Search A Light In The Darkness

Tuesday, 25 December 2018

Nemesis - Our Sun's missing death star companion

S.O.T.T: The great issue facing the binary theory today is, well, the absence of an obvious candidate for the part. In the visible realm, we do not appear to have any stars near enough that fit the bill, according to our current understanding of physics (Newton's Laws place physical restrictions on distance calculations).

Although it's a long shot, the existence of a visible companion to our Sun could still be possible under circumstances we will investigate later.

We have seen that the idea of a binary, while controversial, is not a new one. References to it in ancient writings and belief systems are there, though largely ignored by researchers and historians. With the majority of stars in the universe (all 1 % of it) being attached to binary or multiple star systems, the obvious question is, why wouldn't our own Sun have a partner star as well? Statistically, it's not at all likely that our Sun would be a loner. To many astronomers, though, the binary idea is an annoyance that just won't die. They may ignore or disagree with the theory, but at the same time can't disprove more>>>...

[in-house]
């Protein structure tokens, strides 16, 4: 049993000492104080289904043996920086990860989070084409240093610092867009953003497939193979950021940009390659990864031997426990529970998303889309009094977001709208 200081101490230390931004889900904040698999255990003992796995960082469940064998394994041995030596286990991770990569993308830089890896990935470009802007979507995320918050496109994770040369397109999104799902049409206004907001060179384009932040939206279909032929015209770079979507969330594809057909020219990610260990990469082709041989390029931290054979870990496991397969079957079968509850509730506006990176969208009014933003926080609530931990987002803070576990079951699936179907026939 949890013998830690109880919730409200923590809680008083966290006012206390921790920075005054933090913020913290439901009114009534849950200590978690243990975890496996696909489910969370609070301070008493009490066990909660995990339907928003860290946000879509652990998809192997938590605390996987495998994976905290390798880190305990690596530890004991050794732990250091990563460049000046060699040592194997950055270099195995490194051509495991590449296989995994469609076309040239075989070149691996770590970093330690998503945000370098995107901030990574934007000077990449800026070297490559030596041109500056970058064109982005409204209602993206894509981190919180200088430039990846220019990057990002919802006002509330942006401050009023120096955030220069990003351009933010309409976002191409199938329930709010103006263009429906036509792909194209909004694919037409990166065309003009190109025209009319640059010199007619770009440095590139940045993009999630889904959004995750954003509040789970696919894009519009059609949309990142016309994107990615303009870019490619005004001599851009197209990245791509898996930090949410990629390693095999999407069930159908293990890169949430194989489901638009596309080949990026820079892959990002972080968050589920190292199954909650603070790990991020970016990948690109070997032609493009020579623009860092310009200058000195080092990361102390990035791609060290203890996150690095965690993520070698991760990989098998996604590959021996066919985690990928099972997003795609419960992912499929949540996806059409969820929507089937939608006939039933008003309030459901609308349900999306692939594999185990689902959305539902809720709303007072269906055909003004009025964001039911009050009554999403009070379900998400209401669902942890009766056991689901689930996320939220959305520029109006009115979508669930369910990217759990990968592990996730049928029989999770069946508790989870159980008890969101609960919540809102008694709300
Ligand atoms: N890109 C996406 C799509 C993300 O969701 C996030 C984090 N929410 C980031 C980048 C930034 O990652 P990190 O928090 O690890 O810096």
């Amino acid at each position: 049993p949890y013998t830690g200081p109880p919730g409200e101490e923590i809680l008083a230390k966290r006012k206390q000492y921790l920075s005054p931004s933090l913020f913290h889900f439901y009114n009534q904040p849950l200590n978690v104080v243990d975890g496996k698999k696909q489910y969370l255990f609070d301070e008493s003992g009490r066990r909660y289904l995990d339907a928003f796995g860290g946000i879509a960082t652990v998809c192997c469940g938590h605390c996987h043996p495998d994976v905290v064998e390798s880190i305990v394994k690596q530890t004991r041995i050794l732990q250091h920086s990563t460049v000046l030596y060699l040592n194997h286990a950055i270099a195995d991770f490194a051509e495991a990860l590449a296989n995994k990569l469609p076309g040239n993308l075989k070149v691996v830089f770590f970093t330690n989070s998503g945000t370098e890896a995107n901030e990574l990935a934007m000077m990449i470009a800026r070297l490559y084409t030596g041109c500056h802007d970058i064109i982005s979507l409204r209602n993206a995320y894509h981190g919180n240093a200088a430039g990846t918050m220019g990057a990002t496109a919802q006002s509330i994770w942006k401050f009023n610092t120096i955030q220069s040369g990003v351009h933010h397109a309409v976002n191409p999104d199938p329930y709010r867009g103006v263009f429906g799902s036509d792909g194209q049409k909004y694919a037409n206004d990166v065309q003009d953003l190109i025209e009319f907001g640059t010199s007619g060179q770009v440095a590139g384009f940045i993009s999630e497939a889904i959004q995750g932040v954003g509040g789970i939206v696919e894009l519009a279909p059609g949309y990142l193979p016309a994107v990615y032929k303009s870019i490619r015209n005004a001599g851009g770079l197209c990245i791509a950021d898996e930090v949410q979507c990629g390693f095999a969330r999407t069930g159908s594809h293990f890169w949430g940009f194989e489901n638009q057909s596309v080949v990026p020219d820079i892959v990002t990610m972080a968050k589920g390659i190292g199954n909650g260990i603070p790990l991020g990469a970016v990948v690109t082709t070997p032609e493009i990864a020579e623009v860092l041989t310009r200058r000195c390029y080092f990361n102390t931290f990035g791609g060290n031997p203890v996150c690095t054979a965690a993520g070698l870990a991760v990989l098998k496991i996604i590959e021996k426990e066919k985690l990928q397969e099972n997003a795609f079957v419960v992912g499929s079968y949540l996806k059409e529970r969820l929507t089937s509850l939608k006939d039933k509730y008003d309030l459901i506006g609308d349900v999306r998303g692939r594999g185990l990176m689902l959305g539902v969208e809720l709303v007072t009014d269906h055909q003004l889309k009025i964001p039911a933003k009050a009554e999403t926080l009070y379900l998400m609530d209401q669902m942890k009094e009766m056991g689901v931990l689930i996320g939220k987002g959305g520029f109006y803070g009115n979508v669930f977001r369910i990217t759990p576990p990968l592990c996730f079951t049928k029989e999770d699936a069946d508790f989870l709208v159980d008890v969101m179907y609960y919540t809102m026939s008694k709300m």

No long shot really. Ancient texts are clear about the existence of another sun. The earth more than likely orbitted two stars. The symbol of infinity, or the classic Zin and Zang image,, suggests the ancient knowledge of a binary star system and the passage of Earth between the time of darkness and light ... two stars.